Nicaragua is a tropical country, so you can expect the usual culprits: Dengue Fever, Malaria outside the cities, and some risk of Hepatitis.
Dengue is especially prevalent during the rainy season when stagnant water accumulates. There's no cure, so prevention is the best measure, which means mosquito repellent and mosquito nets over you bed are essential.
Malaria is endemic mostly on the Atlantic coast. Anti-malarial medication (if you choose to take it) should be taken before entering the country, as prescribed by your doctor.
Vaccination for Hepatitis A is strongly recommended, as well as Hepatitis B, Rabies, and Typhoid if you're staying longer than three months or planning on travel to remote rural areas.
There's a small risk of Leptospirosis, which is a bacterial infection found in fresh water contaminated with animal urine. If it's discovered in time, it can be easily treated with antibiotics – so keep an eye out for symptoms such as flu-like fever, nausea, vomiting, muscle soreness, chills and red eyes, if you've been white water rafting or jumping into rivers.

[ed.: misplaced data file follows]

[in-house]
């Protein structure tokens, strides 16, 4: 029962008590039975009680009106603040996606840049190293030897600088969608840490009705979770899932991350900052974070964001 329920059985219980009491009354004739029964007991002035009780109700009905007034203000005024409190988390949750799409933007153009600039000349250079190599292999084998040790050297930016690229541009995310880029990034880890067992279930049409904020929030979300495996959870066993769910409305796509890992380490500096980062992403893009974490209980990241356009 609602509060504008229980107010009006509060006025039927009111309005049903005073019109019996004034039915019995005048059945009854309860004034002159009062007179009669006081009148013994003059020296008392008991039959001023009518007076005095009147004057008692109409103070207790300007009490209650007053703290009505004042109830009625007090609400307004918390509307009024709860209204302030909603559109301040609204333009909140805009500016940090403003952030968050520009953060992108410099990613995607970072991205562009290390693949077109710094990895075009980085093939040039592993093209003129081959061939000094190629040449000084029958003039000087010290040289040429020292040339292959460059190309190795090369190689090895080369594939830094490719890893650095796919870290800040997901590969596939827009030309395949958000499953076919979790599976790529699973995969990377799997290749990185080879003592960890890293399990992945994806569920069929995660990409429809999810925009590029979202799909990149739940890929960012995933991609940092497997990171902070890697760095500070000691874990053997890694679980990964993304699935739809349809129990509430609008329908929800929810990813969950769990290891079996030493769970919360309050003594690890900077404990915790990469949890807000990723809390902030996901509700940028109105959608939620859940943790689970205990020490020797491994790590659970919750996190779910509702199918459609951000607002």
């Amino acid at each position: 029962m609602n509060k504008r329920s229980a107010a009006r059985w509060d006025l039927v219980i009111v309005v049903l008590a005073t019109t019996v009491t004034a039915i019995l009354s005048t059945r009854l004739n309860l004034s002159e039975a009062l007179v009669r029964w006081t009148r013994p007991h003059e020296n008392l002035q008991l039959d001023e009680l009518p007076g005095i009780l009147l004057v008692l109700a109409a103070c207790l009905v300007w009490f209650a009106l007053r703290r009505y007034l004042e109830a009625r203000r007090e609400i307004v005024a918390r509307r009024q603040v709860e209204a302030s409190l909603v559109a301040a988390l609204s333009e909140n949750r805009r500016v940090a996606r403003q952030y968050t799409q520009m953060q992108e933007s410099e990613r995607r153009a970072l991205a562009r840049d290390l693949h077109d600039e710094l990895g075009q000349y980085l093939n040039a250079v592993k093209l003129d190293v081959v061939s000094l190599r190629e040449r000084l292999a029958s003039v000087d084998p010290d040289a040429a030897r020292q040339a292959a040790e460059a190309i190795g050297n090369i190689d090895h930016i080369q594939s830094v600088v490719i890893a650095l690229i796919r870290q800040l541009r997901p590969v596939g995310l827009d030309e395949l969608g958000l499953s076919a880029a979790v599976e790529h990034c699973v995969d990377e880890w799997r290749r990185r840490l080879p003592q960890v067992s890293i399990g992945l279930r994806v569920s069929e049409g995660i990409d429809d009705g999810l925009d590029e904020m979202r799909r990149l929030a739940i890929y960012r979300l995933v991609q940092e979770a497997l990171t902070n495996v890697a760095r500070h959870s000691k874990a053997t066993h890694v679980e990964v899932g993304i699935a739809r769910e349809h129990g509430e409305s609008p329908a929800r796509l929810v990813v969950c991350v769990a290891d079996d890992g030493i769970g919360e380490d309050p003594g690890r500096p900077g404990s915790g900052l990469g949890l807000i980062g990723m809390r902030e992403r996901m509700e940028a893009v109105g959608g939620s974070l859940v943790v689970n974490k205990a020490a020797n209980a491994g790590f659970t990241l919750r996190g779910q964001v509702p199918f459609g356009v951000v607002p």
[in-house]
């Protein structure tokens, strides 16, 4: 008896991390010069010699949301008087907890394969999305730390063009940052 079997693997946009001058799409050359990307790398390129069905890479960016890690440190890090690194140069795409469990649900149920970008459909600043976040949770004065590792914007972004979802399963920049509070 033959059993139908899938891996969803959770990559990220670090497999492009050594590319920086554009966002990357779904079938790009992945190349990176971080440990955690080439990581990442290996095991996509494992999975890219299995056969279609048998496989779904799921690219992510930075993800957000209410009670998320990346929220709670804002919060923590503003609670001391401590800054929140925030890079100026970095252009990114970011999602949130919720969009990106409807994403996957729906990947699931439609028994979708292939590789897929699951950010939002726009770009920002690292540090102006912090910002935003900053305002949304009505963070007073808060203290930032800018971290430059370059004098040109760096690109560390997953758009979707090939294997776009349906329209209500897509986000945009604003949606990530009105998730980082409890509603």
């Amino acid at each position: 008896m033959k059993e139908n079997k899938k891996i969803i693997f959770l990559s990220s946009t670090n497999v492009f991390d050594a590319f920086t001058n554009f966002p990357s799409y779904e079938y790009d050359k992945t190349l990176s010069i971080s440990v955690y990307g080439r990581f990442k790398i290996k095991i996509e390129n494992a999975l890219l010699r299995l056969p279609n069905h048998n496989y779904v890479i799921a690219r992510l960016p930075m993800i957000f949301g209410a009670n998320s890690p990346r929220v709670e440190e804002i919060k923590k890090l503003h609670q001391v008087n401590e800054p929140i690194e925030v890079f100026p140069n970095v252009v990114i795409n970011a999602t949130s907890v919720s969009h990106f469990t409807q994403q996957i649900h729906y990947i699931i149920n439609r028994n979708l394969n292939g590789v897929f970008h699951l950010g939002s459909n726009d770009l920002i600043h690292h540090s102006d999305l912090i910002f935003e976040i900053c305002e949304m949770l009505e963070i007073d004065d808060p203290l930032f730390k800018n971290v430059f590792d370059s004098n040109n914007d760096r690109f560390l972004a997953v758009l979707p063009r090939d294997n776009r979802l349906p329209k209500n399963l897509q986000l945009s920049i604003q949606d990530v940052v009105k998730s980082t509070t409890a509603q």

Tap water in Nicaragua has a strong Chlorine smell, which technically-speaking renders it safe to drink. But, the need to overdose it with a bacterial-killing agent like Chlorine should ring alarm bells. It's best to stick to bottled water.
A quick word about toilets: not all toilets are connected to the sewer system, and the plumbing doesn't handle with toilet paper very well. You could clog it up and have it backfire. It's best to place toilet paper in the waste bins beside the loo (if there is one). A bit icky to the uninitiated, but you'll soon get the hang of it. If the lid is kept on tight and the bin is emptied daily, there should be no odour or health concerns.
In Nicaragua, danger comes from the sea and the mountains. Sitting in the Ring of Fire, it has its share of active volcanoes and seismic jitters.
Volcano explorers are advised to wear the proper footwear and carry the necessary gear for long hikes and emergency situations. Sometimes a climb may look easy from a distance, but the terrain proves far more severe.
More than one hiker has become lost around the spouts of Ometepe Island. For this reason, it's mandatory that anyone trekking the Maderas and Concepcion volcanoes hire a local guide.
In fact, hiring a guide is a good idea in most remote locations. Volcán Concepcion, especially, erupts a few times a year, belching toxic gases and debris around it.
Earthquakes and hurricanes also happen from time to time across the country. On the beach, mainly along the Pacific coast, beware of strong currents. Many have drowned underestimating the power to the undertow. There may not be warning signs, and a lifeguard may not always be present or properly equipped.
Large waves could also result in serious injuries.
Stingrays are numerous around January to March, when the sea is cold. Yes, they hurt.
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